A bold new study has shown that the herbicide glyphosate passes through breast milk. Glyphosate is used in agriculture on genetically modified crops and is best known as the main ingredient in Monsanto's RoundUp. This study, facilitated by Moms Across America and Sustainable Pulse, is the first of its kind. The research team found "high" levels of glyphosate in 30 percent of breast milk samples tested.
The breast milk study, according to Sustainable Pulse, contradicts industry claims that glyphosate does not accumulate in human tissue. This initial breast milk testing indicates, according to the research team, that Monsanto and the nation's regulatory bodies were wrong and that glyphosate is a possible health threat.
On Monday, because of these findings, the Organic Consumers Association (OCA) called on the Food & Drug Administration (FDA), the Environmental Protection Agency (EPA) and the U.S. Department of Agriculture (USDA) to ban the use of glyphosate. "For years Monsanto has claimed that glyphosate, the key active ingredient in its Roundup-brand herbicide is 'safe' because the human body excretes it," said Ronnie Cummins, director of the OCA, according to eNews Park Forest. "This pilot study is the first of its kind to prove that Monsanto is wrong. In fact, this preliminary study shows that glyphosate accumulates in our bodies, and mothers are now passing the toxin on to their infants via breast milk."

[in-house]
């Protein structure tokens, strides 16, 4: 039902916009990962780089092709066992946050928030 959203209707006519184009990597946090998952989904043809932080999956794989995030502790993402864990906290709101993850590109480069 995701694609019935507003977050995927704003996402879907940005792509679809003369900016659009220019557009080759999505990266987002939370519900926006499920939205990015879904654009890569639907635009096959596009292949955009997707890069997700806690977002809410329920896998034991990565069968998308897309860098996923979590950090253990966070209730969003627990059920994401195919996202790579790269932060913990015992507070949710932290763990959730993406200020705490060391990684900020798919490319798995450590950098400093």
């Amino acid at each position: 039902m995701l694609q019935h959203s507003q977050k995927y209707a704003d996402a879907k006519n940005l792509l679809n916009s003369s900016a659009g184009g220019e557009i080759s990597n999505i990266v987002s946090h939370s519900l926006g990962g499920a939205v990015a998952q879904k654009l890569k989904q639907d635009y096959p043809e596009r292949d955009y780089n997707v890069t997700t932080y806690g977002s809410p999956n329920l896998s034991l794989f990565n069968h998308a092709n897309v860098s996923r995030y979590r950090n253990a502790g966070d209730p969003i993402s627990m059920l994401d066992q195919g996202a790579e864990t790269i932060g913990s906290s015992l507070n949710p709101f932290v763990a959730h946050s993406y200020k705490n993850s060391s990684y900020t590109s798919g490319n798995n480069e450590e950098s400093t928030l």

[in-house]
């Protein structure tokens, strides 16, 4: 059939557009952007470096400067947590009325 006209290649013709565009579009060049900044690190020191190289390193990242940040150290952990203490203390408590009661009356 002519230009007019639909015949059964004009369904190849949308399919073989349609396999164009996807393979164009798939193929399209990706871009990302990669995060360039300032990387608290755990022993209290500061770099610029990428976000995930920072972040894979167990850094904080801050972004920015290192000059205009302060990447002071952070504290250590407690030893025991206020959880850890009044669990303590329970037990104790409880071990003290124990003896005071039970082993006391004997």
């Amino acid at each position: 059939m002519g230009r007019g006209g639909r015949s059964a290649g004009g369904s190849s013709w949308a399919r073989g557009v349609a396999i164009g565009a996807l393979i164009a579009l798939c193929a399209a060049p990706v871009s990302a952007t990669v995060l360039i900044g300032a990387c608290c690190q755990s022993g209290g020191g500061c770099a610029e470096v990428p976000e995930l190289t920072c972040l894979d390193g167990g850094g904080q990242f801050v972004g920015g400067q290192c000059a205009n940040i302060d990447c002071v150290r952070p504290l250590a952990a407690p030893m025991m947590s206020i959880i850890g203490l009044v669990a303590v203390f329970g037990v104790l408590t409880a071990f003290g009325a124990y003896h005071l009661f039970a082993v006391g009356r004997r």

If the breast milk results and the team's interpretation of them are correct, it wouldn't be the first time that Monsanto has provided inaccurate information to the public. According to Huffington Post, in 1996, New York's Attorney General gave Monsanto a $50,000 fine for false advertising. The company's marketing for RoundUp included the statements, "Remember that environmentally friendly Roundup herbicide is biodegradable. It won't build up in the soil so you can use Roundup with confidence along customers' driveways, sidewalks and fences… "
Moms Across America and Sustainable Pulse are also calling for long-term independent testing to make sure that glyphosate herbicide formulations like RoundUp are not bio-accumulative or toxic. They urge for this future testing to include testing relevant to children's health. In addition, they suggest Congress should supply funding for this independent research.
Nearly all of the corn and soybean grown in the United States has been genetically modified to resist and sprayed with Roundup. The Vancouver Sun reported Monday that the use of Roundup has "increased in the U.S. from 15 million pounds a year in 1996 to 159 million pounds a year in 2012."
While consumer protection groups call for the banning of glyphosate because it has been found in breast milk, biotech companies, like Monsanto, are donating enormous amounts of money to try to sway voters in the upcoming measures.
[Photo by Sarah Boynton Photography. Cropped to fit format.]